Is the Pandemic Provoking an ‘Existential Crisis’ Within Britain’s Top Brass?
The pandemic has exposed how wasteful enormous investment in warfare is and it's leading to outlandish calls from top military figures
The Coronavirus crisis appears to be causing a bit of an ‘existential crisis’ within Britain’s military top brass. The global pandemic has exposed just how wasteful enormous investment in warfare really is and it seems to be leading to some outlandish calls from top military figures.
Firstly, we had the ludicrous demand from General Sir Peter Wall, former Chief of the General Staff of the British Army, for a 50% increase in military spending to prove “from America’s perspective that Britain has the resources to make it a credible player on the world stage and a worthwhile ally."
Then came calls from the Chair of the House of Commons Defence Select Committee, Tobias Ellwood, calling for the Red Arrows to perform fly-overs of British cities during the Thursday night Clap for Our Carers to “raise national morale”.
The cherry on top came from Professor Sir Hew Strachan who proposed bringing back national service in a report for RAND Corporation Europe that was commissioned by the Ministry of Defence. One of the key recommendations from the report, titled The Utility of Military Force and Public Understanding in Today's Britain, was ‘being open to a debate on national service’. We are told that ‘not to discuss national service (even broadly defined) is to limit the debate artificially’.
Such absurd pronouncements appear to show that the military establishment is worried and on the hunt for a renewed sense of purpose. Strachan’s report warns of a 'communication gap' between the military and the public but during this disturbing crisis it unlikely that calls for budget increases, Red Arrow fly-overs and, in particular, conscription are going to do anything to close it.
The UK abandoned conscription in 1960 and recent recruitment drives have failed to draw the desired response. Official figures show that there has been a decline in the number of soldiers for the ninth year in a row and big budget advertisement campaigns have done little to boost numbers.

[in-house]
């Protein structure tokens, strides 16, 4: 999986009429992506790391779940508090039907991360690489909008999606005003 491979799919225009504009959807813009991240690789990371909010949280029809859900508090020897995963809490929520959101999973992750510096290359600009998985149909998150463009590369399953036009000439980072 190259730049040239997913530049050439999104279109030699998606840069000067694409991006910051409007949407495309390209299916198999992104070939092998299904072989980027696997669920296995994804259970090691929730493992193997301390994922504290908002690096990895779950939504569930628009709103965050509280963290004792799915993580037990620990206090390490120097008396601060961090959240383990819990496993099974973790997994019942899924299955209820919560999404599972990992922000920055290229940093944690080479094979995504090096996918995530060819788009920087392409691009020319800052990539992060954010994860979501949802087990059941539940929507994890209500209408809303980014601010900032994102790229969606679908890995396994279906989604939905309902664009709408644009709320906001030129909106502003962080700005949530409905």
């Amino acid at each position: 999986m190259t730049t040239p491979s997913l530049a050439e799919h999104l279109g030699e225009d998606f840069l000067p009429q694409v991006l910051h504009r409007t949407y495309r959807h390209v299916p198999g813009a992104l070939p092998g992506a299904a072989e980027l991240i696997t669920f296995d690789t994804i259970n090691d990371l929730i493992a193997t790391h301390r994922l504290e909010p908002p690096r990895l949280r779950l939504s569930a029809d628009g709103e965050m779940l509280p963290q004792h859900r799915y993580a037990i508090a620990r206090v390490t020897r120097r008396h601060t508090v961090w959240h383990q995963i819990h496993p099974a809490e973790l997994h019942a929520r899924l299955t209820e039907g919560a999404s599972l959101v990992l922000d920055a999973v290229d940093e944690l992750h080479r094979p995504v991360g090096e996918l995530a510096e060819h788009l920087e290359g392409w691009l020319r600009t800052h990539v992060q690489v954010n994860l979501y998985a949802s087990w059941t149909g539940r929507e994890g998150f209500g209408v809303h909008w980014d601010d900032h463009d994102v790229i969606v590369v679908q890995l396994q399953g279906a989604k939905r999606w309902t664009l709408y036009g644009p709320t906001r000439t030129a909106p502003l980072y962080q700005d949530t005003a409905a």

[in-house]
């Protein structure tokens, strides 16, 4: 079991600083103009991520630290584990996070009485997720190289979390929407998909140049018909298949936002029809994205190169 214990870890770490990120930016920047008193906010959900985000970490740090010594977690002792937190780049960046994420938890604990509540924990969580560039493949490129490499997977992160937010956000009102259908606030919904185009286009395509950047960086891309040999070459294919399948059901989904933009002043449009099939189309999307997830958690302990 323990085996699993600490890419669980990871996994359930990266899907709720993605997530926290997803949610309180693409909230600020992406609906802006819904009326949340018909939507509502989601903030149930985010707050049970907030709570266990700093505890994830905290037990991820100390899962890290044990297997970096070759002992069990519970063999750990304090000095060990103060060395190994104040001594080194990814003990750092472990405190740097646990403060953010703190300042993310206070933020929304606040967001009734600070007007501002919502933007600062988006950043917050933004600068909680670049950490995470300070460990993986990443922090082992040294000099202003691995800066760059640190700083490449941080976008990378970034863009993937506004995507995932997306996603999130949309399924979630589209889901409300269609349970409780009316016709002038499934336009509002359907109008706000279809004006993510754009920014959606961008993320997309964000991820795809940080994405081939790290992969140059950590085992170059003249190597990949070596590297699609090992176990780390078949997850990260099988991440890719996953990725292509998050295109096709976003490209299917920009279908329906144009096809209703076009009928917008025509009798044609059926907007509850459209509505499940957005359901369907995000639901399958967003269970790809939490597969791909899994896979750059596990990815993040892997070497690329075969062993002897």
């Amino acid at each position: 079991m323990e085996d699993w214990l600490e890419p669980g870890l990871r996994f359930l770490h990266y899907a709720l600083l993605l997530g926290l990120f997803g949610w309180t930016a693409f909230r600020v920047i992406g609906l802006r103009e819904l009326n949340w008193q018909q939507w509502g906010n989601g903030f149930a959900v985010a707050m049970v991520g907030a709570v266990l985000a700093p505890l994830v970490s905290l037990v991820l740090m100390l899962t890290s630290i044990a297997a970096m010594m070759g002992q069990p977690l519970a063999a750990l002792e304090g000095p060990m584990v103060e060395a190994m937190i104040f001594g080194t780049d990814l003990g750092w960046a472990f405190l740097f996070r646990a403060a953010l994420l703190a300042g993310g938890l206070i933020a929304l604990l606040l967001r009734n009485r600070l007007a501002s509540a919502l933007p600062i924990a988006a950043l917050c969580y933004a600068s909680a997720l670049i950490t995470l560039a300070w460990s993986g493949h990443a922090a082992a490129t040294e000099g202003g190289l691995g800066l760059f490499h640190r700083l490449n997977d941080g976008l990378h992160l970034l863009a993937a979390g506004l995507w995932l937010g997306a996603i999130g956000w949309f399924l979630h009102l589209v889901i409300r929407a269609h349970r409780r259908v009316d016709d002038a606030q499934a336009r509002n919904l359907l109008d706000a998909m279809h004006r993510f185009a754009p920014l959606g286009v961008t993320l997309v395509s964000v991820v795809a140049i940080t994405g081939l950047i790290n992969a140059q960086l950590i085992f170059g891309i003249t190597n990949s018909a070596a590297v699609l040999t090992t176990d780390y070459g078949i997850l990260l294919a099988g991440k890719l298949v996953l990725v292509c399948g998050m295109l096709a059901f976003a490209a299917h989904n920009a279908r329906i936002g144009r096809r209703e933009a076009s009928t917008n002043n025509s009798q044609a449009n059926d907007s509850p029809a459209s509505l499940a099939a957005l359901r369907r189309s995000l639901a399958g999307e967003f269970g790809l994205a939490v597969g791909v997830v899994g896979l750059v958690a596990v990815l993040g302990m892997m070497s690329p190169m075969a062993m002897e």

This is in large part due to the series of disastrous conflicts that our military has been fighting over the past two decades and the war weariness that they have induced. The campaigning of groups such as Stop the War and Veterans for Peace has helped to cultivate an anti-war sentiment amongst young people and reduced the attractiveness of the army.
This is not something we can take for granted though. Army recruiters are increasingly embedded in our education system and the economic downturn that will soon follow this pandemic will likely see a surge in youth unemployment which army recruiters will look to exploit. We must continue to highlight the horrors of war and campaign for sharp reductions in military expenditure with a view to diversifying military jobs into careers that truly serve society.
If Strachan and co were honest with themselves they would admit that the ‘communication gap’ with our military opened as the body bags came home from Iraq and Afghanistan and widened as people watched those nations plunge into chaos as terrorism mushroomed across the globe.
There is nothing that any gun, bomb or tank can do to thwart this pandemic – the most widespread crisis in generations. Young people will be at the sharp end of the economic slump that follows it. Now is not the time to train them in how to operate weapons or fight wars. It is time to offer them secure futures, free from violence and militarism.